\o7 Nightclub performer Lola Falana has sung and danced all her teen-age and adult life. In 1975, she was nominated for a Tony award for her performance in the Broadway musical "Doctor Jazz." Two years ago, at the age of 45, Falana was diagnosed with multiple sclerosis, a debilitating disease of the central nervous system. Others may have predicted the end of her career, but in July, Falana returned with her act to the Las Vegas stage. She will perform Wednesday at the Southern California Chapter Multiple Sclerosis Society's "Dinner of Champions," honoring Laker Coach Pat Riley at the Century Plaza Hotel. In addition to funding research to find the cause and cure, the nonprofit organization provides support programs, clinics and information for patients and their families. From her home in Las Vegas, Falana talked about her recovery.
"I had kept a very physical agenda. I'd say one-third of my act was dancing. I was always moving and singing and talking. A star has to be bright, shiny, energetic, spirited. It takes awesome amounts of energy if you're going to be great at it. I worked out regularly, and I worked constantly, so I was keeping my body honed. There are singers who just stand in front of the mike, but that's not me, not if you come from a world of movement.
"In 1987, I knew that things were changing slowly, ever so slowly, but they were things I could make excuses for. Then I woke up one morning and the entire left side of my body was paralyzed. All the muscles--the chest, the vocal cords, the tongue, everything down to my feet and toes. I had trouble hearing, seeing, speaking, and the left arm had no sense at all. I woke up one day and one-half was dead. I went to a neurologist, and the diagnosis was multiple sclerosis.
"I refused all crutches, canes, anything. I'd rather crawl on my belly. I wanted no crutch, no excuse whatsoever. I remember sliding against walls and holding on to every piece of furniture. I had a walker at the foot of my bed, but I wouldn't use it. The muscles that did work, I didn't want them to get lazy. Most of all, the mind needed to know that my soul was not going to allow any outside force to help me walk.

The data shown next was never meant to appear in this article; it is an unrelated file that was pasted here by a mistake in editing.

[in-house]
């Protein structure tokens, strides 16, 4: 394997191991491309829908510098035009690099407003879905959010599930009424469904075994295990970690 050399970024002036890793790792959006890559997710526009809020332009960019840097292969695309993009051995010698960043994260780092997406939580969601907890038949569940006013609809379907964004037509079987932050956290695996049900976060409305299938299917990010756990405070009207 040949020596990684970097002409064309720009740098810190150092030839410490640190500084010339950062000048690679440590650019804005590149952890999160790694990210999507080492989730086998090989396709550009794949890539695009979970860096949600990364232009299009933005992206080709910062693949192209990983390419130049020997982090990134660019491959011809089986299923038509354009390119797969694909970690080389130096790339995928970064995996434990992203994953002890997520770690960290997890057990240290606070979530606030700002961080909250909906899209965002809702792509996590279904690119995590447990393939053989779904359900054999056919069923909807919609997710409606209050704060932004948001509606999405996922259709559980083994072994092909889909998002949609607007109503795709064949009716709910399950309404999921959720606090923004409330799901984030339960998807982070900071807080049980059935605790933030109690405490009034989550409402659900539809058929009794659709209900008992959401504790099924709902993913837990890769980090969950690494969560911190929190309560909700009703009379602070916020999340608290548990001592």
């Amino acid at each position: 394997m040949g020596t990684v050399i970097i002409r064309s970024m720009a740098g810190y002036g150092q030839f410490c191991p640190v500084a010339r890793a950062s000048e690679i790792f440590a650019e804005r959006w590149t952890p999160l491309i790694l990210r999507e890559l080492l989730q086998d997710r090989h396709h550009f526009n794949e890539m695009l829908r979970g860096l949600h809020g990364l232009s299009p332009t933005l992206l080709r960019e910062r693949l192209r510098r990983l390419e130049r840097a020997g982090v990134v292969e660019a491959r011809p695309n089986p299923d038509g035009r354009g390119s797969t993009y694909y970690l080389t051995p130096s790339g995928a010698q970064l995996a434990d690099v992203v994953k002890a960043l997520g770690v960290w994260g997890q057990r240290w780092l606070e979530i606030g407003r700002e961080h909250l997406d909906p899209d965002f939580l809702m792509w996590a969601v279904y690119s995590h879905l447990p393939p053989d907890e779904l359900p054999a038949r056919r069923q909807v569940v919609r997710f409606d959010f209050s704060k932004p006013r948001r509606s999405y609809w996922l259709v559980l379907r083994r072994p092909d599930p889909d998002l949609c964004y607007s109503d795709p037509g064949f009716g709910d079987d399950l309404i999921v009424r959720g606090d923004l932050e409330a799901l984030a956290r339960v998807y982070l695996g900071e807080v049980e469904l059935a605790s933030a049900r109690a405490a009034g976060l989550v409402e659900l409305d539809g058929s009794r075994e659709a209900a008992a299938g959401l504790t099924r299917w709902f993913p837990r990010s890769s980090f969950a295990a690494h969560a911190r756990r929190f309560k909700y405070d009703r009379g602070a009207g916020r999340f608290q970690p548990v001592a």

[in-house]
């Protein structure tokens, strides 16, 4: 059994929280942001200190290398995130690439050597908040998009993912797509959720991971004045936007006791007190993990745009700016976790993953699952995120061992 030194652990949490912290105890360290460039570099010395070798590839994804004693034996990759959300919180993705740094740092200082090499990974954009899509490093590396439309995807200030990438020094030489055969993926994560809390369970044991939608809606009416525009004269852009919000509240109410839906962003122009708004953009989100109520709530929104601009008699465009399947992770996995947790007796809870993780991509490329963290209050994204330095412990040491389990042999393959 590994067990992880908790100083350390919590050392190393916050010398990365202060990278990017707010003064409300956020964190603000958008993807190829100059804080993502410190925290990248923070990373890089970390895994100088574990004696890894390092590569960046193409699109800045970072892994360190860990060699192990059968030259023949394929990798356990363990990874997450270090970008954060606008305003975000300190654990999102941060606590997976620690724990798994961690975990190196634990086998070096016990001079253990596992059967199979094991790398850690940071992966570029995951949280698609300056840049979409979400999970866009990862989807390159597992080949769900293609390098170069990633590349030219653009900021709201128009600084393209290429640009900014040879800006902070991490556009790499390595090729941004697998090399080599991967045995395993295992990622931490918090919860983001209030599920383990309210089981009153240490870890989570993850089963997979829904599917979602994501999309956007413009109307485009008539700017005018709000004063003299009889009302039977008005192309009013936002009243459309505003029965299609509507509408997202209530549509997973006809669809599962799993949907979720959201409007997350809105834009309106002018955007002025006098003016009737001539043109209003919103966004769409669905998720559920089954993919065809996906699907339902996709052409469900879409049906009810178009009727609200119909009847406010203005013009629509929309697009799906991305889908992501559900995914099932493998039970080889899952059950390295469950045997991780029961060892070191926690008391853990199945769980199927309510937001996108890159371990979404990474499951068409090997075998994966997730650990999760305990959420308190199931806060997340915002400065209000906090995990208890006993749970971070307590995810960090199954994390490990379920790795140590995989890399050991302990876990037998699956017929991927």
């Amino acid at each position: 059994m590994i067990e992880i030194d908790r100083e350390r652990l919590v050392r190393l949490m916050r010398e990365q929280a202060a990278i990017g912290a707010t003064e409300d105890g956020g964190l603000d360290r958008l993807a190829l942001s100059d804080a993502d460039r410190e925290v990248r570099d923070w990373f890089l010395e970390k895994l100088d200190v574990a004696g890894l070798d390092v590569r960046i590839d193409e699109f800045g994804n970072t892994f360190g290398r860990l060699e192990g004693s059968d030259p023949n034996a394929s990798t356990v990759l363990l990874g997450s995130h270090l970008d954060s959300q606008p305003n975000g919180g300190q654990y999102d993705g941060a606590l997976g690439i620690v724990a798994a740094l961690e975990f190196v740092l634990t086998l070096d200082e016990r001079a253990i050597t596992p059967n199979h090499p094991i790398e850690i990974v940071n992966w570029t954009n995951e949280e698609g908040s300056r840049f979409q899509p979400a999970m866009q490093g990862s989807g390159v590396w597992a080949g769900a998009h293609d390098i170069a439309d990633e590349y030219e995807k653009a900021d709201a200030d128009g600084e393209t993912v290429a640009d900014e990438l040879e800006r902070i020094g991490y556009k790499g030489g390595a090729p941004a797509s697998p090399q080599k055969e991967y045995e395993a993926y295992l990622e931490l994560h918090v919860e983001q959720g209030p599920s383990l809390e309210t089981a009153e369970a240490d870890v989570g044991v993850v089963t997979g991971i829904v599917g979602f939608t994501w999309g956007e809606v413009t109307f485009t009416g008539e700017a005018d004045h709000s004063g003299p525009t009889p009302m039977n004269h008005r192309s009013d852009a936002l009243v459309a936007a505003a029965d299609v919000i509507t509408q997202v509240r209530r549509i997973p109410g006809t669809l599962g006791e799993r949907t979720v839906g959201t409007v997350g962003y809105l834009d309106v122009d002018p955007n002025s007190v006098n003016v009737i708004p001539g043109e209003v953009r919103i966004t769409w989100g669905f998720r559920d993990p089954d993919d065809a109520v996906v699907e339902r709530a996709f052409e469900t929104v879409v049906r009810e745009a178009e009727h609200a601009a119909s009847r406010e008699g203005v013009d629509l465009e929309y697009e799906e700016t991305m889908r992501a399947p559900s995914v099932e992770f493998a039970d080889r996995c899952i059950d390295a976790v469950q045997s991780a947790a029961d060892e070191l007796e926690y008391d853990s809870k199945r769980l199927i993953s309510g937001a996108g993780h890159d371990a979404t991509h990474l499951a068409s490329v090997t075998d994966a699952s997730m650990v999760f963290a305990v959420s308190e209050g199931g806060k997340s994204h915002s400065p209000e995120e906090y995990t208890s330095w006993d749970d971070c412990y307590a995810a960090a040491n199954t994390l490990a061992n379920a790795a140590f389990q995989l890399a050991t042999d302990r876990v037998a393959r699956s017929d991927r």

"My recovery began with the word \o7 God. \f7 I wasn't as devoted before, but I had been depending more and more on my inner spiritual world for strength and survival, which I think prepared me for this. From the moment I heard the diagnosis I was calm about it. I said to the doctor, 'Mister, I will be in high heels in a month.' And I was.
"Starting in the second week, a therapist came to my apartment and helped me every day. I kept the therapist for a few months. Once you lose all that muscle tone, you have to rebuild it. In a year and a half, I had four attacks. The last attack I had was February, 1988, and that's the last attack I'm ever going to have. Since February, I went into a different state of mind. I decided this thing can't come in and out of my life. Somebody has to be in power over this thing, and that works by faith. For the last few months, I've been walking every single night for an hour. I go to the gym in the afternoon almost every day, and I keep moving.
"I'm perfect now. I started working in July at the Sands, and since then I've been full steam ahead. I'm just beginning to get bookings around the country for 1990. A lot of people hear your name associated with MS and think for all time you're sick, but it's up to me to let them know I'm well. I think most people are excited that I'm back. But I don't want to do just nightclubs ever again. I don't want to live on the road. I'd like to do a talk show for kids. I may go in to record (an album). I have a book contract coming through.
"As soon as I was able to walk and drive my car, I started going to patients' homes on my own time. People come to me and say, 'I know someone with MS and he'd love to talk to you.' I've collected about 19, 20 people I visit. They've become my friends and my extended family. I have dinner with their families. And I have developed a large telephone network. I call patients all over the country. I just tell them it's Lola, and I heard we have something in common, MS.
"Because I'm a performer and I do, I \o7 did--\f7 use the past tense--have MS, it's just natural for the Multiple Sclerosis Society to ask me to perform for their benefit. As I know, it collects funds and disperses them for research. Without the research, there's no medication for the people who don't have the inner faith to overcome the disease with God. They need a cure.